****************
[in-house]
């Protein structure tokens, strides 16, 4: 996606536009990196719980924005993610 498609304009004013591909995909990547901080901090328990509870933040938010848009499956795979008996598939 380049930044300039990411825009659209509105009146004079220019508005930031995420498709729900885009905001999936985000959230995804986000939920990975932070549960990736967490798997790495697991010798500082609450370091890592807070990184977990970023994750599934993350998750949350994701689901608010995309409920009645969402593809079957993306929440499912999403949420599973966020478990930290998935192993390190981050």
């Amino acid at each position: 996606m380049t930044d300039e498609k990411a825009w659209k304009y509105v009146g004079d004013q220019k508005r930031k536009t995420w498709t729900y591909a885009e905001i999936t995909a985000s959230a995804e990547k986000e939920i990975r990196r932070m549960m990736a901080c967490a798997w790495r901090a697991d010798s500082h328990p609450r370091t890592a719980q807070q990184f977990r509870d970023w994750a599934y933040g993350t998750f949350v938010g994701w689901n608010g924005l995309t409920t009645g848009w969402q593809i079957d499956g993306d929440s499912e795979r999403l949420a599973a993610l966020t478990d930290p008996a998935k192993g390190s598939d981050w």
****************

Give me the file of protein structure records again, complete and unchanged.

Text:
[in-house]
């Protein structure tokens, strides 16, 4: 996606536009990196719980924005993610 498609304009004013591909995909990547901080901090328990509870933040938010848009499956795979008996598939 380049930044300039990411825009659209509105009146004079220019508005930031995420498709729900885009905001999936985000959230995804986000939920990975932070549960990736967490798997790495697991010798500082609450370091890592807070990184977990970023994750599934993350998750949350994701689901608010995309409920009645969402593809079957993306929440499912999403949420599973966020478990930290998935192993390190981050």
């Amino acid at each position: 996606m380049t930044d300039e498609k990411a825009w659209k304009y509105v009146g004079d004013q220019k508005r930031k536009t995420w498709t729900y591909a885009e905001i999936t995909a985000s959230a995804e990547k986000e939920i990975r990196r932070m549960m990736a901080c967490a798997w790495r901090a697991d010798s500082h328990p609450r370091t890592a719980q807070q990184f977990r509870d970023w994750a599934y933040g993350t998750f949350v938010g994701w689901n608010g924005l995309t409920t009645g848009w969402q593809i079957d499956g993306d929440s499912e795979r999403l949420a599973a993610l966020t478990d930290p008996a998935k192993g390190s598939d981050w």